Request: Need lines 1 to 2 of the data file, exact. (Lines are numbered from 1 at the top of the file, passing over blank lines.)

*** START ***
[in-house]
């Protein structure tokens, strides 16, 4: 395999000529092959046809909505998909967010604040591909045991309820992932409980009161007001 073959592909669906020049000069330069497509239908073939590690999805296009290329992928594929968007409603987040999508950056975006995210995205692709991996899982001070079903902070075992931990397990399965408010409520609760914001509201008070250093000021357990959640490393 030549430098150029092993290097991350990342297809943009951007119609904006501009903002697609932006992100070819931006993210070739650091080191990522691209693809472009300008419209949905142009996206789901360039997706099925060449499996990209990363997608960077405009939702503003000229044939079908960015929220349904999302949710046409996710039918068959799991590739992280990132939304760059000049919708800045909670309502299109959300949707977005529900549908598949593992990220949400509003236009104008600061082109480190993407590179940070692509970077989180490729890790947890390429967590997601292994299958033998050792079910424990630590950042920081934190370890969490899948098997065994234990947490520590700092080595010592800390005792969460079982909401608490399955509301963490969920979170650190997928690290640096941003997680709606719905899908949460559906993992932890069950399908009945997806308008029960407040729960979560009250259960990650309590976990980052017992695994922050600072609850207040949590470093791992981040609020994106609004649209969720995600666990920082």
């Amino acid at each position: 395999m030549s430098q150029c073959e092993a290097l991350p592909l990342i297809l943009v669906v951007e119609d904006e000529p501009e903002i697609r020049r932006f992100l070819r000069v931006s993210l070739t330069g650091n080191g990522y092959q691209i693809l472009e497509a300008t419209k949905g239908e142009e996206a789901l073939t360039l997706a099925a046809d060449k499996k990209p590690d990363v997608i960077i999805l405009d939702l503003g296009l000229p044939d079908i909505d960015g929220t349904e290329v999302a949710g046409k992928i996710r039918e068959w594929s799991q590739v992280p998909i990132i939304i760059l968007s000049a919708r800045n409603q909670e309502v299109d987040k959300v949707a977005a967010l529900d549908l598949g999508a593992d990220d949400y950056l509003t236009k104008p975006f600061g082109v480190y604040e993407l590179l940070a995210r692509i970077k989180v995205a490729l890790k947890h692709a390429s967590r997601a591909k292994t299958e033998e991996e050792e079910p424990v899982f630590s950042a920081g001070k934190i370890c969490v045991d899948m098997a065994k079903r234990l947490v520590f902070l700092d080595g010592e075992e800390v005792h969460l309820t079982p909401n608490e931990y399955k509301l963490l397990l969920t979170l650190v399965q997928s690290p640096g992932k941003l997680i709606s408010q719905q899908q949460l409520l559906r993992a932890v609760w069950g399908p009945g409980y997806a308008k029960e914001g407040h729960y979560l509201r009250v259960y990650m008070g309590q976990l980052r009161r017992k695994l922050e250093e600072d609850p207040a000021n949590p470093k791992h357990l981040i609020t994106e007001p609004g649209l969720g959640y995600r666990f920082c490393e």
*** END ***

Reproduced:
[in-house]
């Protein structure tokens, strides 16, 4: 395999000529092959046809909505998909967010604040591909045991309820992932409980009161007001 073959592909669906020049000069330069497509239908073939590690999805296009290329992928594929968007409603987040999508950056975006995210995205692709991996899982001070079903902070075992931990397990399965408010409520609760914001509201008070250093000021357990959640490393 030549430098150029092993290097991350990342297809943009951007119609904006501009903002697609932006992100070819931006993210070739650091080191990522691209693809472009300008419209949905142009996206789901360039997706099925060449499996990209990363997608960077405009939702503003000229044939079908960015929220349904999302949710046409996710039918068959799991590739992280990132939304760059000049919708800045909670309502299109959300949707977005529900549908598949593992990220949400509003236009104008600061082109480190993407590179940070692509970077989180490729890790947890390429967590997601292994299958033998050792079910424990630590950042920081934190370890969490899948098997065994234990947490520590700092080595010592800390005792969460079982909401608490399955509301963490969920979170650190997928690290640096941003997680709606719905899908949460559906993992932890069950399908009945997806308008029960407040729960979560009250259960990650309590976990980052017992695994922050600072609850207040949590470093791992981040609020994106609004649209969720995600666990920082």